|Publication number||US5372054 A|
|Application number||US 08/075,722|
|Publication date||Dec 13, 1994|
|Filing date||Jun 14, 1993|
|Priority date||Jun 14, 1993|
|Publication number||075722, 08075722, US 5372054 A, US 5372054A, US-A-5372054, US5372054 A, US5372054A|
|Inventors||George J. Federighi, Sr.|
|Original Assignee||Federighi, Sr.; George J.|
|Export Citation||BiBTeX, EndNote, RefMan|
|Patent Citations (8), Referenced by (29), Classifications (12), Legal Events (5)|
|External Links: USPTO, USPTO Assignment, Espacenet|
Cork stoppers for sealing the opening of a bottle have been known for many hundreds of years, and devices for removing such stoppers are correspondingly old. The oldest device for removing a cork is the well-known cork screw, a helical wire joined to a handle. The handle is rotated to advance the helix into the soft cork in screw thread fashion, and the tensile force is applied between the handle and the bottle to pull the cork stopper from the bottle opening. Variations on the cork screw device include lever handles or fulcrum links to create a mechanical advantage for pulling the cork stopper from the bottle. In addition, many cork screw assemblies are provided with a blade or similar utensil for cutting and stripping the foil wrap that covers the upper end of the bottle and the exposed end of the cork. The foil wrap is necessary to protect the cork from drying, shrinking, and deteriorating. Due to the fact that the foil is usually composed of lead, it is necessary to remove the foil from the bottle opening to eliminate the potential for contamination of the contents of the bottle by the lead foil as the liquid is poured from the bottle.
Cork screw devices are relatively easy to use, although most such devices require manual exertion and a certain amount of dexterity and time to accomplish the task. In recent years new forms of cork extractors have been developed to reduce the effort involved and simplify the task of cork removal. One such device employs a pair of parallel blades joined to a handle and disposed to be inserted in parallel alignment with the axis of the cork between the cork and the inner surface of the bottle neck. Once the blades are inserted, it is possible to rotate the handle and cork while pulling the handle to effect removal of the cork. This type of device is somewhat easier to use than a cork screw, although manual effort and exertion are required. A further development in the art comprises pressurized cork extractors, which rely on the injection of high pressure fluid or gas into the bottle to create a pressure within the bottle sufficient to force the cork from the bottle opening without manual effort.
The traditional cork screw, as well as the newer devices, are well adapted for use in opening wine bottles in small numbers; i.e., one to several bottles in a brief period of time. However, in a situation in which a large number of bottles must be opened in a relatively brief time, these devices are inefficient, labor intensive, and generally unsuitable for the task. For example, banquets, large restaurants, bar operations, and similar food service businesses require large numbers of wine bottles to be opened in a short amount of time, and time and effort expended in such tasks represent unnecessary expenses. Thus there is a need in the prior art for a device to remove a cork from a bottle opening easily and quickly with a minimum of manual intervention.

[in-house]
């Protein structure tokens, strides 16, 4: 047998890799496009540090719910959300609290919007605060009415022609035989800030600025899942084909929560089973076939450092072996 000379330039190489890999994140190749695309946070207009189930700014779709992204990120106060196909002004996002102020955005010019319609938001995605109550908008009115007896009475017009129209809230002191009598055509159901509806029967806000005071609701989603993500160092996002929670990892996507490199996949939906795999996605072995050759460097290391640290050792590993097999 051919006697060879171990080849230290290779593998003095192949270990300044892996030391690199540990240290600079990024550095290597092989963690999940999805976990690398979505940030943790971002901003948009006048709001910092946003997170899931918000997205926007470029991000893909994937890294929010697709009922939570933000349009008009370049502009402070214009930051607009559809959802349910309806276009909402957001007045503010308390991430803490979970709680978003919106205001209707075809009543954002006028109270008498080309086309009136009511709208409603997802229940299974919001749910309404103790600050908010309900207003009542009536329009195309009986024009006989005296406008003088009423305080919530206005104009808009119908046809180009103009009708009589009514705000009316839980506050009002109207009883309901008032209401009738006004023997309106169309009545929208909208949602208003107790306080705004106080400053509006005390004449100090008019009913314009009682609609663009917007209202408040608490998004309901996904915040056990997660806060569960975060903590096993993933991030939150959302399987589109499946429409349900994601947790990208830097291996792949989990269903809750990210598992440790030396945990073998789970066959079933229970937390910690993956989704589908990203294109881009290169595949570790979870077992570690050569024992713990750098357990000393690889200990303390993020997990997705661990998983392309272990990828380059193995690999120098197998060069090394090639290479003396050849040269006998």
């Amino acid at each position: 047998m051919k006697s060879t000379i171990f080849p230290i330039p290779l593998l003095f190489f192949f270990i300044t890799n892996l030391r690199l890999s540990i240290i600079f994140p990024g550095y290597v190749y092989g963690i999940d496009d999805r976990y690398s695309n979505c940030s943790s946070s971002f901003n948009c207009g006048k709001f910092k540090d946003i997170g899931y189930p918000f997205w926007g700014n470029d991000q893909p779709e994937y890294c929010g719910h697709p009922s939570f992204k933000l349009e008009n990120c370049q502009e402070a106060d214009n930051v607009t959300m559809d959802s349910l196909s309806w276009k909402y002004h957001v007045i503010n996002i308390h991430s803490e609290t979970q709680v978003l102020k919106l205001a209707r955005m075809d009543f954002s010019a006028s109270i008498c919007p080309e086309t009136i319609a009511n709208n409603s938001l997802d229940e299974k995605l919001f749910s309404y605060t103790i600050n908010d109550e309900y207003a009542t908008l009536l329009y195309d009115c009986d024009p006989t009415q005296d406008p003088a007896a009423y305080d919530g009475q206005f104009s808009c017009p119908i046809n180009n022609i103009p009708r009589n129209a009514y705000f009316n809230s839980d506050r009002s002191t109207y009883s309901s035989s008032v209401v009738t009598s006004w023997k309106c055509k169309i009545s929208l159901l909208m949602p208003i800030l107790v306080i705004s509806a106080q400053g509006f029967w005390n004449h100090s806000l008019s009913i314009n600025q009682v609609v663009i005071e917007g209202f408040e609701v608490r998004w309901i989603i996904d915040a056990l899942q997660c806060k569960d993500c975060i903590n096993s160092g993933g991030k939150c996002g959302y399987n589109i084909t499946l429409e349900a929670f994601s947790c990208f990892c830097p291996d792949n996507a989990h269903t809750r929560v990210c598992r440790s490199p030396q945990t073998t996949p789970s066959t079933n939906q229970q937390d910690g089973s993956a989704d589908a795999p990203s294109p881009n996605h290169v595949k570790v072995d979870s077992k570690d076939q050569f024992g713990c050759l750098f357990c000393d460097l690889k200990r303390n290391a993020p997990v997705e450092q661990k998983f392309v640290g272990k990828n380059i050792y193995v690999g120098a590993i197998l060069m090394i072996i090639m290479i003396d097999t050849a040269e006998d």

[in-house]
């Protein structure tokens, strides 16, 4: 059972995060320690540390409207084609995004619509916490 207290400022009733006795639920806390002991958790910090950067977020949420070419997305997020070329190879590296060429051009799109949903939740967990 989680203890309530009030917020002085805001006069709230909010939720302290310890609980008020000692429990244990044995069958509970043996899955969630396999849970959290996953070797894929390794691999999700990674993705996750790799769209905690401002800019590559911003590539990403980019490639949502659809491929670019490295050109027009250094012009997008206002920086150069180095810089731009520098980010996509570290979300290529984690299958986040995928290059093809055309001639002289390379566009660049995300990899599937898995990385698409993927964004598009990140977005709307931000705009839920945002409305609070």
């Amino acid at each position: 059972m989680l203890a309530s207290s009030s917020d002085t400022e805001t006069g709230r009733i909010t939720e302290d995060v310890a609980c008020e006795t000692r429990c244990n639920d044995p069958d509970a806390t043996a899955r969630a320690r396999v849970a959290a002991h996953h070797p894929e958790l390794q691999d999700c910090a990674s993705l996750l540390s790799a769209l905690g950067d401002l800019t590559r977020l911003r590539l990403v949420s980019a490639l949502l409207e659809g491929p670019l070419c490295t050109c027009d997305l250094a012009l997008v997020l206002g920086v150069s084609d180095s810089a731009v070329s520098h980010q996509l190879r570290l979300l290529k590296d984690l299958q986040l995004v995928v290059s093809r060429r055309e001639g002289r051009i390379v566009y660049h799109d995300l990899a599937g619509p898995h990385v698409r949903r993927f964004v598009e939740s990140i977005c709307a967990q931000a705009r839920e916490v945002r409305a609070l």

The present invention generally comprises an apparatus for automatically opening a wine bottle. A salient feature of the apparatus is that it strips the foil from the bottle end and pulls the cork from the bottle opening, while requiring no manual exertion to accomplish either task. Moreover, the cork is removed quickly and positively, so that a large number of wine bottles may be opened in a short time.
The foil remover assembly of the invention includes a housing having a cavity therein, the cavity including opposed side walls that taper downwardly to a bottom opening and converge rearwardly toward a rear wall. A blade assembly is received within the cavity, the blade assembly including a pair of spring arms disposed to impinge resiliently on the side walls of the cavity. The spring arms support a pair of arcuate blades disposed in confronting relationship to define a gap therebetween. Extending between the rear wall of the cavity and the blade assembly is a compression spring that urges the blade assembly forward toward the widest portion of the cavity, so that the spring arms are spread maximally.